Buying a Drone: I'm lost

I have a few people interested in chipping in towards me purchasing a drone before the government makes it harder to purchase one.
Currently my idea is to buy the DIY Y6 Kit

I have a few requests in features, perhaps there is a better option that I am overlooking

- my budget is flexible, $1000-2000

- Needs to be upgradeable, flexible software, arduino is obviously a plus, but I don't want to have to get a degree to fly the thing. (I've taken a class in C, basic stuff). This is the reason I steered away from the popular DJI drone.

- I'm leaning towards Kit form because in the process of building it I will learn how to fix it when it breaks.

- POV view is a pretty darn cool feature I am looking to set. Screen on a remote, or on a TV, but with once again the flexibility to upgrade to a Oculus Rift viewing setup (Which looks nauseating at the moment but I think they will get it down some day soon)

- GPS hover, return to home, obstacle avoidance, long battery life... are all obviously plus's

Basically there is so much going on here I'm not sure what to focus on in choosing one... I'll learn the stuff when I have the drone, not when I'm researching it

SOOO summed up I'm looking for advice what should I avoid, what should I expect, whats a good beginner guide to read through, and what are some top picks within my price range.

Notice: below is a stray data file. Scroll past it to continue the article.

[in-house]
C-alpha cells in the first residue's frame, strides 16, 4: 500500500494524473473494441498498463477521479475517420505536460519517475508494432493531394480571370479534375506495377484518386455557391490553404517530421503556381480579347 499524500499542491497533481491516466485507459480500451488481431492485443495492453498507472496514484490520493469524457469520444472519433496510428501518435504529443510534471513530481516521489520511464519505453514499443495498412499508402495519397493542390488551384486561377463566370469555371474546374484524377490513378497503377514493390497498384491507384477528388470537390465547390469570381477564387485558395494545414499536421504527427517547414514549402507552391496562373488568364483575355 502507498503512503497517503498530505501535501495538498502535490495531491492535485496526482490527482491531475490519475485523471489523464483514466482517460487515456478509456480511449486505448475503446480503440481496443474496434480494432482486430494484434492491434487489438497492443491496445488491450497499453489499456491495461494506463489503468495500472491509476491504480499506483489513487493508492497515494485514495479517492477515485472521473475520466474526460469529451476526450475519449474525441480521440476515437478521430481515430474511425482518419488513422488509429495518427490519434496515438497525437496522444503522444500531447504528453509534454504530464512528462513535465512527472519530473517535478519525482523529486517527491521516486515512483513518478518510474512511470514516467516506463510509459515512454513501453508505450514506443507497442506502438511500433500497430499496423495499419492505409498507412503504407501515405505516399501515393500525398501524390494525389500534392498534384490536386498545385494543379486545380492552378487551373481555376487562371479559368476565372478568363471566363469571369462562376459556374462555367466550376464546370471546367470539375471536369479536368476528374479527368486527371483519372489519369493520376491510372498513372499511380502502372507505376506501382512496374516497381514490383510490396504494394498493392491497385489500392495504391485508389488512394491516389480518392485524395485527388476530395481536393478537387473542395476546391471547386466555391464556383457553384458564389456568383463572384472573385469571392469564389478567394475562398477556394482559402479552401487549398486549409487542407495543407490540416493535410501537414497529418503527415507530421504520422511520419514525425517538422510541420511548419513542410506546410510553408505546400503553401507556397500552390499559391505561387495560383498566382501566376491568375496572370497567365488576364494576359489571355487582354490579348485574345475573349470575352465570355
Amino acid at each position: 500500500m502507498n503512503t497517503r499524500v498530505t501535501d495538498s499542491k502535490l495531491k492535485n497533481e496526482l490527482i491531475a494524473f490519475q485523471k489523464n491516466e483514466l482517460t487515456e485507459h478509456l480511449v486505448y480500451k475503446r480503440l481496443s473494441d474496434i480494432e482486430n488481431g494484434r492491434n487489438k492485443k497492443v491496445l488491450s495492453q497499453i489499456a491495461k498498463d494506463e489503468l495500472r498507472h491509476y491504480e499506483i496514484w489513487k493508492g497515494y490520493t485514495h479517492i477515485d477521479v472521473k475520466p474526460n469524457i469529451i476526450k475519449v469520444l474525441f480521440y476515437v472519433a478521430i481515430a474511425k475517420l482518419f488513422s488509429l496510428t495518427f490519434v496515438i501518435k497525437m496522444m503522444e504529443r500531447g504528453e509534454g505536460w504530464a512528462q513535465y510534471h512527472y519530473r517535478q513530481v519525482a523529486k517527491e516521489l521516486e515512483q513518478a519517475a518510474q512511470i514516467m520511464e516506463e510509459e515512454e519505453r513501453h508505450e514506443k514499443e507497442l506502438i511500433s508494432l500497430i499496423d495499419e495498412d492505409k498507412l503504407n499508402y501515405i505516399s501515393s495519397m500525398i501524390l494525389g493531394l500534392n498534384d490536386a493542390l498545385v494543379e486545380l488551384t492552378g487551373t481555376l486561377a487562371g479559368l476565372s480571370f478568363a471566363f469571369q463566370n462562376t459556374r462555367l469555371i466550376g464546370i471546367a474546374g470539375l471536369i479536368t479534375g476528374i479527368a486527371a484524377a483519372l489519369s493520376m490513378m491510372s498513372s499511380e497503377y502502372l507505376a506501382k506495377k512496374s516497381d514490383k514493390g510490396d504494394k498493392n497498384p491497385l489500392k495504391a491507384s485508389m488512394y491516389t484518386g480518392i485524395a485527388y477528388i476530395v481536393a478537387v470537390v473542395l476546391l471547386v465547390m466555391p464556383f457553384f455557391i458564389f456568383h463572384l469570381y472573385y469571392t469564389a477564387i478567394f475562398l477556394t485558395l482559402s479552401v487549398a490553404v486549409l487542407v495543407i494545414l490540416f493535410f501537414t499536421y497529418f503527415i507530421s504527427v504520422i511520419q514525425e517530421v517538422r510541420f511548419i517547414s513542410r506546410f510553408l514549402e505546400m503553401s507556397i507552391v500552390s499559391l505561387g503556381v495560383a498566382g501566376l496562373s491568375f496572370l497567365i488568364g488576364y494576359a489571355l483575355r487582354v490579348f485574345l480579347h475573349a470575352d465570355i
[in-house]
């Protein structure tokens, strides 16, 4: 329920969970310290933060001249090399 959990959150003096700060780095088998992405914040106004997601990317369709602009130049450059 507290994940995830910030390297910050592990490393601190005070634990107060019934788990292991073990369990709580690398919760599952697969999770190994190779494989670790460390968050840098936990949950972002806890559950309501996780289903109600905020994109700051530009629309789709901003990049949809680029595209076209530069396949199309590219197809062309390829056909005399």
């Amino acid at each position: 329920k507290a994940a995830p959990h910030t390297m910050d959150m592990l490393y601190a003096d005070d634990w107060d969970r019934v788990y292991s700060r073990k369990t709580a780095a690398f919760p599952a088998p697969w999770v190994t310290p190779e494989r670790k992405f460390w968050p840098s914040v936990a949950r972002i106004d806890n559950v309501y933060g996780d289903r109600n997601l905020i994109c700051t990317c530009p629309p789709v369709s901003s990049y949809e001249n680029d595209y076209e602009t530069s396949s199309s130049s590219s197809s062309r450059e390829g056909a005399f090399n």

I'm sure whatever I wind up purchasing will be awesome and a great learning experience/hobby.

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  • I will answer your question but please read the entire post. I would suggest putting one together on your own! You will learn a lot from it and be able to repair it. Find you an ARF kit...this will come with the frame and possibly some other stuff. As far as what type of kit...only you can decide that! However If you want to put a lot of stuff on it then look for a bigger platform i.e. hex or even octo. The more motors the more expensive but the more reliable too! If you are looking for speed or acrobatics go for a smaller platform and quad.

    The flight controller is the brains of the platform. You have MANY to choose from! This is possibly the best place to start comparing them http://oddcopter.com/flight-controllers/ From there you will be able to see what is out there and make the decision that best fits you.  If you do choose one with GPS make sure you let the GPS lock onto the satellites before flying! I believe that is why so many fly away...that or they didn't calibrate the compass properly. Neither here nor there....